I started school in September 1944. In those days there were no nursery classes and nurseries were where working mothers left their children while they went to work if they had no close relative or neighbour to take on the task.

It was a much longed for event, as I was quite jealous of my older brother and cousins when they trotted off to school and left me behind. I was in the fortunate position of being able to read, write and “do sums” as I had pestered my long suffering mother to teach me.

It was a rather ugly two storeyed building from the Victorian era. The infants and juniors were downstairs and the senior girls were upstairs. The senior boys were sent to a boys only school. There was also a small annexe housed in a two roomed building on the edge of the Forest about 3/4 mile away.  One classroom was for those with learning difficulties and the other was for the nine year old mixed infants. This was a lovely retreat surrounded by a rather wild garden. I don’t know why they had this arrangement but I enjoyed it when my time came.

The first classroom was a large airy room with lines of double desks facing the teacher’s desk and the blackboard. Paper was in short supply so we each had a small blackboard and various coloured chalks, which we placed in the little bag on the back of our chairs. We did not progress to pencil and paper for about a year and then to “dip in” pens and ink until we were about 9.

Most of the teachers seemed quite elderly to me and they had an old fashioned “dames school” approach to teaching, strict discipline and a lot of learning by rote. Most of the girls were well behaved, but some of the boys earned a rap on the knuckles with a ruler for misbehaving! (I don’t remember any mothers coming in to complain about that, the boys probably got a smack from said parent if they went home and complained :))

We had little tests and spelling bees frequently and were continually assessed by these old “Dames”  There were no SATS or similar tests until we took the 11+ exam.

At the end of each year if you had not reached the required standard you stayed down until you had, so it was possible for some children to be two years older than some of the others.

The school day was from 9.15am-4.30pm with a short playtime morning and afternoon when we had our free milk (nobody seemed to have food intolerance then!) and ate the snack provided from home. Dinner time was from 1230-2pm and most of us went home, though there were school dinners available. I suppose there must have been free dinners for some but I was not aware of them.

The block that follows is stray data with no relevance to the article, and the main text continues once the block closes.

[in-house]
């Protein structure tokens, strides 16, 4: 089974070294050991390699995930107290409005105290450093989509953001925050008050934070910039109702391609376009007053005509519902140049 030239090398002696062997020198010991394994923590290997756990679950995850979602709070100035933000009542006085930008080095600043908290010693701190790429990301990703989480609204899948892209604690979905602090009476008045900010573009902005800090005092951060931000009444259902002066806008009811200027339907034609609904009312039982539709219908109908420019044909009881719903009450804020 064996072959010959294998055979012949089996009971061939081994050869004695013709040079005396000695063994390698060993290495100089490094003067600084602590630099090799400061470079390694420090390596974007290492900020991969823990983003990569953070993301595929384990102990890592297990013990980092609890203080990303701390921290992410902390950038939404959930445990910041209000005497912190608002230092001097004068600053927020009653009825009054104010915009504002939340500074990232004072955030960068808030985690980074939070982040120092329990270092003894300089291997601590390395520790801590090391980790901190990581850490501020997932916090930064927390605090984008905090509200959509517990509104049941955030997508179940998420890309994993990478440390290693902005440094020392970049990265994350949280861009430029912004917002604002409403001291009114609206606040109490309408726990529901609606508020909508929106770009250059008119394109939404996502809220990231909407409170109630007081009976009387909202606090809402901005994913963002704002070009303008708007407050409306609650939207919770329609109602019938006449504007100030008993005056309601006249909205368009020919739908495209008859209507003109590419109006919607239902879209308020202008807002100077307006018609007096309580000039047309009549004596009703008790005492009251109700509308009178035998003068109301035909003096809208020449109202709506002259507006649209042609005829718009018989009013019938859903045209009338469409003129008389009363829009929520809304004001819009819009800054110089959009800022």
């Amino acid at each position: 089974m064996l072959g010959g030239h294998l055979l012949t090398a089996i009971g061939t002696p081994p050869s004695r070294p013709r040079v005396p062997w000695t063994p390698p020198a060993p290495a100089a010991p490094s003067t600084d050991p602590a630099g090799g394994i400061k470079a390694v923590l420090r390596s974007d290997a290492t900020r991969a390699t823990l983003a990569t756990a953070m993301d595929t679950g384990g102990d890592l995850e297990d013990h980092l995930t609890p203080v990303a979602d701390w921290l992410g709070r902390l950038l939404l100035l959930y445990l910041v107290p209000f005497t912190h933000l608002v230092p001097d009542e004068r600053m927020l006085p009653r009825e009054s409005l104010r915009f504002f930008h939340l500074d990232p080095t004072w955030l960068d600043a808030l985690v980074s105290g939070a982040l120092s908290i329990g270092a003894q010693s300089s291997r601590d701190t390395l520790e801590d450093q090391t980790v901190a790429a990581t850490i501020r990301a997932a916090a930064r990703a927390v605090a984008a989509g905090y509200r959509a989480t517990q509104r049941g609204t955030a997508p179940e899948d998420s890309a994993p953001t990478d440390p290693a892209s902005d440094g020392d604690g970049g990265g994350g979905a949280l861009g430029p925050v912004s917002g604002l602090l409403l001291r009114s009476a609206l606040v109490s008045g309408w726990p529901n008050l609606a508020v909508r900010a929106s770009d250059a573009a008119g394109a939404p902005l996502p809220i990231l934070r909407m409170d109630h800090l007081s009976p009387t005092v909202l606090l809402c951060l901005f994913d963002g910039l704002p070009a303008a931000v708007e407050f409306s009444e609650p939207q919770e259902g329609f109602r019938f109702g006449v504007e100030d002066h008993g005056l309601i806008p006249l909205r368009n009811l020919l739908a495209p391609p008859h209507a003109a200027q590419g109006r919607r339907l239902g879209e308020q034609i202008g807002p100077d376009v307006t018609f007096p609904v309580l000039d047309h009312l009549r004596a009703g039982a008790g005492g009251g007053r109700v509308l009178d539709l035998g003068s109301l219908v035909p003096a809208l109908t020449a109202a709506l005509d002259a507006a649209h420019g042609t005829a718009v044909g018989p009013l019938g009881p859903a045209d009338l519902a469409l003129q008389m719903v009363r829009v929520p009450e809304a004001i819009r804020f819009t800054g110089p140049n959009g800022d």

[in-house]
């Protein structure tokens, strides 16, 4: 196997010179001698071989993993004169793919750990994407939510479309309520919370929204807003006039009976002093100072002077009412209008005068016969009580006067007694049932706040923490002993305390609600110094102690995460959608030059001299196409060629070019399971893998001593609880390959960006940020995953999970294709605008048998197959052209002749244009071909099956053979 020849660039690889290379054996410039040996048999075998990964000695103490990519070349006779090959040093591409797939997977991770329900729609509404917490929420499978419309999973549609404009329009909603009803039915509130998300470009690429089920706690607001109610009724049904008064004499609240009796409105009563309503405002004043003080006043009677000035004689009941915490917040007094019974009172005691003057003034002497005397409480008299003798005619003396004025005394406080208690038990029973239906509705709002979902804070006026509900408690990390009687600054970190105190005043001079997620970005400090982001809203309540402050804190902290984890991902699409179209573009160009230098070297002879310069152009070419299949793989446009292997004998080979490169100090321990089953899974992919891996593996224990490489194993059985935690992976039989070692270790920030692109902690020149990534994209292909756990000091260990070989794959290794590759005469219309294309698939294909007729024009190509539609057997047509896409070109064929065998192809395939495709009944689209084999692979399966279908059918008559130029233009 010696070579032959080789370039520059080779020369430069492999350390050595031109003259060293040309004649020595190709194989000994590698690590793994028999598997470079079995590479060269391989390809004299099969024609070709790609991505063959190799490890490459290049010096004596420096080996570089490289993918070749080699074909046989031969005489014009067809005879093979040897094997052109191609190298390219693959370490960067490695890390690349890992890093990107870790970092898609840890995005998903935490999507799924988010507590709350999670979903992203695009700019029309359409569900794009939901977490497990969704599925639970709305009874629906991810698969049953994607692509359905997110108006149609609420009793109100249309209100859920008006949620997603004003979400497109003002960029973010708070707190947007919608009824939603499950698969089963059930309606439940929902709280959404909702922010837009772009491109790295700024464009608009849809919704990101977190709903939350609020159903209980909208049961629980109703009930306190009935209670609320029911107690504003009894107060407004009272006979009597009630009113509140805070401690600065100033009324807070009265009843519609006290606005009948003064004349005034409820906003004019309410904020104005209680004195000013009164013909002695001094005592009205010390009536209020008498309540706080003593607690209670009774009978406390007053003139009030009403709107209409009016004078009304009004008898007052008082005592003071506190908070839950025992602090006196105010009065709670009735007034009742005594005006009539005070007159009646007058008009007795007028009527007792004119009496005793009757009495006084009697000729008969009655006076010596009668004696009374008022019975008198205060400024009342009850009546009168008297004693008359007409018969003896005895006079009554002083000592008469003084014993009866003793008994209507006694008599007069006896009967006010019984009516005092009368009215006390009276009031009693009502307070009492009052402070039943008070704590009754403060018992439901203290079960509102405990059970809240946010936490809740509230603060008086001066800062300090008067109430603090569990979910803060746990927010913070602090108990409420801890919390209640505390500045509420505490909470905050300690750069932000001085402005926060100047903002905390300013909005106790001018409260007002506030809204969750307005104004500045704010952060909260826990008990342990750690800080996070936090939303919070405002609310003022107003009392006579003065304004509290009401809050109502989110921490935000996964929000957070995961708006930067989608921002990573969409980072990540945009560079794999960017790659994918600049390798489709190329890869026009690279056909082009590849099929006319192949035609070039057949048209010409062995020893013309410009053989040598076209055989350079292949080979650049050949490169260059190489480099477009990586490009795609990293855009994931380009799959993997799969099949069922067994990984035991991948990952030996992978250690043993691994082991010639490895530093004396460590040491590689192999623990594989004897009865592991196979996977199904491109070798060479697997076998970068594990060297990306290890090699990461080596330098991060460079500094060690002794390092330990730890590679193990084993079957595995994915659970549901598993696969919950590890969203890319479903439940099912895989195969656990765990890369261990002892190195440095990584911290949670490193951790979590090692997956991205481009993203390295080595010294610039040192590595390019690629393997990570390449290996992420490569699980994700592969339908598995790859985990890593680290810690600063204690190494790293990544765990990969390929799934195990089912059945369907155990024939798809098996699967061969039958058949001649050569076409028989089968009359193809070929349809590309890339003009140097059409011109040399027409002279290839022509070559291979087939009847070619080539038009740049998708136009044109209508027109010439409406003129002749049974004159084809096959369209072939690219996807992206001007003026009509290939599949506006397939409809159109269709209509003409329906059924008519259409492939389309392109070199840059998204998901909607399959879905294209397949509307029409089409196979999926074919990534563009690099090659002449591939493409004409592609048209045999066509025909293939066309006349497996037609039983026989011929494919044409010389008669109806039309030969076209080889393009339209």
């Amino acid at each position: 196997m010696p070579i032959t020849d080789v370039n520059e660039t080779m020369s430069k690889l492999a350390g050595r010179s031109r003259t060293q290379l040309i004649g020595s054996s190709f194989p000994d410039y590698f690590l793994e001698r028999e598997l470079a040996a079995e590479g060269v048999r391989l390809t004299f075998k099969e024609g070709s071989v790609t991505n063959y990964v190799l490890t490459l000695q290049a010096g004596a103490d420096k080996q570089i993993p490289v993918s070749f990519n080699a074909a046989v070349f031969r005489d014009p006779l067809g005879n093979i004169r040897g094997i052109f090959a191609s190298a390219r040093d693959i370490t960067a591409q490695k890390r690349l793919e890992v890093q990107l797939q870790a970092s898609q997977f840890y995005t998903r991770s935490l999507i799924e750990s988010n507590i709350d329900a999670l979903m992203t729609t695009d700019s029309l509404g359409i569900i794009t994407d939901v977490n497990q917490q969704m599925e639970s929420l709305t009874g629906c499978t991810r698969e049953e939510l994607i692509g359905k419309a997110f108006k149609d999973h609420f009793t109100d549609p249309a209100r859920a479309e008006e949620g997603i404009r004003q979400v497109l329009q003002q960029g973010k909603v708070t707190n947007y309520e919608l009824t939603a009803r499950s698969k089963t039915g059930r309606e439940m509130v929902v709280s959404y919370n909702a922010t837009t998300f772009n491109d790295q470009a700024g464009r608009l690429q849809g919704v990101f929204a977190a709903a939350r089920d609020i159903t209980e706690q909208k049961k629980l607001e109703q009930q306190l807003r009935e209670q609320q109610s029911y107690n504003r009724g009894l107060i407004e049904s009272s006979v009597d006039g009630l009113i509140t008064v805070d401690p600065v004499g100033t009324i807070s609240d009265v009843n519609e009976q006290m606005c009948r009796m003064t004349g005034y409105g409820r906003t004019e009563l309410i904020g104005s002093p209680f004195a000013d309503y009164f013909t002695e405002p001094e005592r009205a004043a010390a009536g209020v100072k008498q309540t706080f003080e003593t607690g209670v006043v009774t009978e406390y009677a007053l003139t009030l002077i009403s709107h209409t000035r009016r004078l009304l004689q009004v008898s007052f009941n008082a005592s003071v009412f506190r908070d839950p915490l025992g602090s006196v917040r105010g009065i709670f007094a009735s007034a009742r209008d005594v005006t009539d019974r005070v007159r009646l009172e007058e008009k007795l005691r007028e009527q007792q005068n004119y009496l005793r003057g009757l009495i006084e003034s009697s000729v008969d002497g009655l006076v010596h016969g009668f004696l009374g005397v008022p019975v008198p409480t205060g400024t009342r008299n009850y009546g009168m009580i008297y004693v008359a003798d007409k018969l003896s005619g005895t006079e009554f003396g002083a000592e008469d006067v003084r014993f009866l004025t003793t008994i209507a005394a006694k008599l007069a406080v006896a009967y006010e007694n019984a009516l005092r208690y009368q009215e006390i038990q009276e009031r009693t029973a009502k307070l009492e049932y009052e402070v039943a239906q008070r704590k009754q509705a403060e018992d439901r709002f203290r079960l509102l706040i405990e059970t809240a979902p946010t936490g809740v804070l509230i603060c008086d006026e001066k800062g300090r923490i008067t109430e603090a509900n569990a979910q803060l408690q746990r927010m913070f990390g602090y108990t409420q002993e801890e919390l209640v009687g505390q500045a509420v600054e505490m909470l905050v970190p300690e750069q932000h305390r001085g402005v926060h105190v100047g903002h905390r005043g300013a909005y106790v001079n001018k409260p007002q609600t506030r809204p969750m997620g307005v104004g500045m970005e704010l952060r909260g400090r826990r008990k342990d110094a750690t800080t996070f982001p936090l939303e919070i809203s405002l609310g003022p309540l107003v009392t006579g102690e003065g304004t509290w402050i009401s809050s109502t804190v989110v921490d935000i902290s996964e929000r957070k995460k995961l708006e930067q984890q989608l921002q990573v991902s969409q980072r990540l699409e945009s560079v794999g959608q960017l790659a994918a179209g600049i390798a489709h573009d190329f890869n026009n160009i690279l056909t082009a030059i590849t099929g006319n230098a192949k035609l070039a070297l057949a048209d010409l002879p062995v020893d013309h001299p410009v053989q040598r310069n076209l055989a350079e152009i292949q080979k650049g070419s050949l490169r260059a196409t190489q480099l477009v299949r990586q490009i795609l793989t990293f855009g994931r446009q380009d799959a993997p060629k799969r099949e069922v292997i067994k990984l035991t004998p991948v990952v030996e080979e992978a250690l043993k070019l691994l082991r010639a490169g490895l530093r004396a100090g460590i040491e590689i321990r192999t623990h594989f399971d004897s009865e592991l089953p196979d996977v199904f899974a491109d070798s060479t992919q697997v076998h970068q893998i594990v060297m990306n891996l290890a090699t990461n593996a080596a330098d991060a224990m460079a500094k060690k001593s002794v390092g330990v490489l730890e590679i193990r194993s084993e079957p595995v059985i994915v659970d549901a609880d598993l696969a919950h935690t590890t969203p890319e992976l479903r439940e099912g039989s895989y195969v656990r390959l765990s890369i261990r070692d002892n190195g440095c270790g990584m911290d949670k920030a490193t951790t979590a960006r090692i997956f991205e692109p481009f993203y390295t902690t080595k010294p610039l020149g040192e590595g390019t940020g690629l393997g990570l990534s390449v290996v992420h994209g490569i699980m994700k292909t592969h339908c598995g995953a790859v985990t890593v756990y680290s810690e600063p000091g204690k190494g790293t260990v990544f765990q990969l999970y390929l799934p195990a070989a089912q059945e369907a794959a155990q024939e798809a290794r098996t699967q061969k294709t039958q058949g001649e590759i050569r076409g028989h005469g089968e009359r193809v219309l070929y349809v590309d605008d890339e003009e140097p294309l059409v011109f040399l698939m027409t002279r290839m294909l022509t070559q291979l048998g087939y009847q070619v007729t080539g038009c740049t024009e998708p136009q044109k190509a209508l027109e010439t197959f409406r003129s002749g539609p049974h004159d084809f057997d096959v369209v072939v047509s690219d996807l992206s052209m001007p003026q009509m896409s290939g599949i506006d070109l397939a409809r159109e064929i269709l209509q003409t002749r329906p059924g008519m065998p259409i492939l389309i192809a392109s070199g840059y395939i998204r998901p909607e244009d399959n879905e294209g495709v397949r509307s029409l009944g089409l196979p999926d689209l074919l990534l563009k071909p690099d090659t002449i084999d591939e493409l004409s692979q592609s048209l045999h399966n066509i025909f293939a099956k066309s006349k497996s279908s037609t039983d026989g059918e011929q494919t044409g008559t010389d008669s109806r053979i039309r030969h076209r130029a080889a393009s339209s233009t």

There was no “learning through play”, no sand pits, toys or dressing up clothes, but we did have an “orchestra”  Nothing very sophisticated just triangles,  tambourines, drums and penny whistles -I played the triangle!

As well as the 3 Rs we did a bit of painting, awful rough paper and poster paints applied with wornout brushes. No wonder it took me 50 years or more to attempt painting again. We did country dancing and gymnastics and played rounders and netball. Everyone learned to knit and simple sewing (even the boys).  The first thing we knitted was a dishcloth and then a consignment of khaki knitting wool arrived and we made slippers. I remember we had to take in an old felt hat to make the soles.

I enjoyed my time at the school and I think got a good grounding in the basics. When the 11+ arrived I don’t remember anyone getting stressed about it, it was just another day. I remember the day the results came and the headmistress announced at daily prayers that 3 of us had won scholarships to the grammar school, but again no great fuss was made.

There seems to be a lot of stress nowadays caused by choice of schools, then, we went to the nearest to home and at 11 you either went to the grammar school or the nearest secondary modern. At 13 there was a second chance for the grammar school, the technical college, art school or, in Nottingham, the Peoples college where they learned all aspects of the building trade from architecture and technical drawing to all the allied trades.

If you stayed at the secondary modern school you left at 15 and at the others it was minimum 16years old.